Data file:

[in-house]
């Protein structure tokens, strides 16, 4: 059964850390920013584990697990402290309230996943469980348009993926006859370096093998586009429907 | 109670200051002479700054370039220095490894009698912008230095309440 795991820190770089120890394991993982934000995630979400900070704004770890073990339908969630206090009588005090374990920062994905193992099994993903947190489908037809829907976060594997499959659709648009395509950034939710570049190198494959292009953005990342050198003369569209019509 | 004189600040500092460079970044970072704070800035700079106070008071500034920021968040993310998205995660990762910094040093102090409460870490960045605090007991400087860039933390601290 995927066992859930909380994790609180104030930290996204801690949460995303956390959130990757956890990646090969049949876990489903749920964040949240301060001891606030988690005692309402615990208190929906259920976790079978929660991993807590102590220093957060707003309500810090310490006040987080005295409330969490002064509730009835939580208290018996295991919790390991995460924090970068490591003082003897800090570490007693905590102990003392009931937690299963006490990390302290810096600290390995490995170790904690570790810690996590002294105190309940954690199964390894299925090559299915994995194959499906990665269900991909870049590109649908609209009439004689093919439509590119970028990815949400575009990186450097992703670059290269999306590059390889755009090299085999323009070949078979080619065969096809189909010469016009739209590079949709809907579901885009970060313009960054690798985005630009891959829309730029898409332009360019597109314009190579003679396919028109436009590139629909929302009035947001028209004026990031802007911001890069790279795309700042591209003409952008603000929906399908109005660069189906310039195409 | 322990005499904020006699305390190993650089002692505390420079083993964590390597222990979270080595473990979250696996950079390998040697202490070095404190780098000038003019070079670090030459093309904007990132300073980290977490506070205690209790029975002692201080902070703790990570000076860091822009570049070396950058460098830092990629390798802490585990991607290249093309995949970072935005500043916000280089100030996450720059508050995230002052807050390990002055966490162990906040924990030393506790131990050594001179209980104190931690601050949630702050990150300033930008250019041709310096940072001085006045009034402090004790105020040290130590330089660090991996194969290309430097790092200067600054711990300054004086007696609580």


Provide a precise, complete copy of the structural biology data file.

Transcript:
[in-house]
């Protein structure tokens, strides 16, 4: 059964850390920013584990697990402290309230996943469980348009993926006859370096093998586009429907 | 109670200051002479700054370039220095490894009698912008230095309440 795991820190770089120890394991993982934000995630979400900070704004770890073990339908969630206090009588005090374990920062994905193992099994993903947190489908037809829907976060594997499959659709648009395509950034939710570049190198494959292009953005990342050198003369569209019509 | 004189600040500092460079970044970072704070800035700079106070008071500034920021968040993310998205995660990762910094040093102090409460870490960045605090007991400087860039933390601290 995927066992859930909380994790609180104030930290996204801690949460995303956390959130990757956890990646090969049949876990489903749920964040949240301060001891606030988690005692309402615990208190929906259920976790079978929660991993807590102590220093957060707003309500810090310490006040987080005295409330969490002064509730009835939580208290018996295991919790390991995460924090970068490591003082003897800090570490007693905590102990003392009931937690299963006490990390302290810096600290390995490995170790904690570790810690996590002294105190309940954690199964390894299925090559299915994995194959499906990665269900991909870049590109649908609209009439004689093919439509590119970028990815949400575009990186450097992703670059290269999306590059390889755009090299085999323009070949078979080619065969096809189909010469016009739209590079949709809907579901885009970060313009960054690798985005630009891959829309730029898409332009360019597109314009190579003679396919028109436009590139629909929302009035947001028209004026990031802007911001890069790279795309700042591209003409952008603000929906399908109005660069189906310039195409 | 322990005499904020006699305390190993650089002692505390420079083993964590390597222990979270080595473990979250696996950079390998040697202490070095404190780098000038003019070079670090030459093309904007990132300073980290977490506070205690209790029975002692201080902070703790990570000076860091822009570049070396950058460098830092990629390798802490585990991607290249093309995949970072935005500043916000280089100030996450720059508050995230002052807050390990002055966490162990906040924990030393506790131990050594001179209980104190931690601050949630702050990150300033930008250019041709310096940072001085006045009034402090004790105020040290130590330089660090991996194969290309430097790092200067600054711990300054004086007696609580």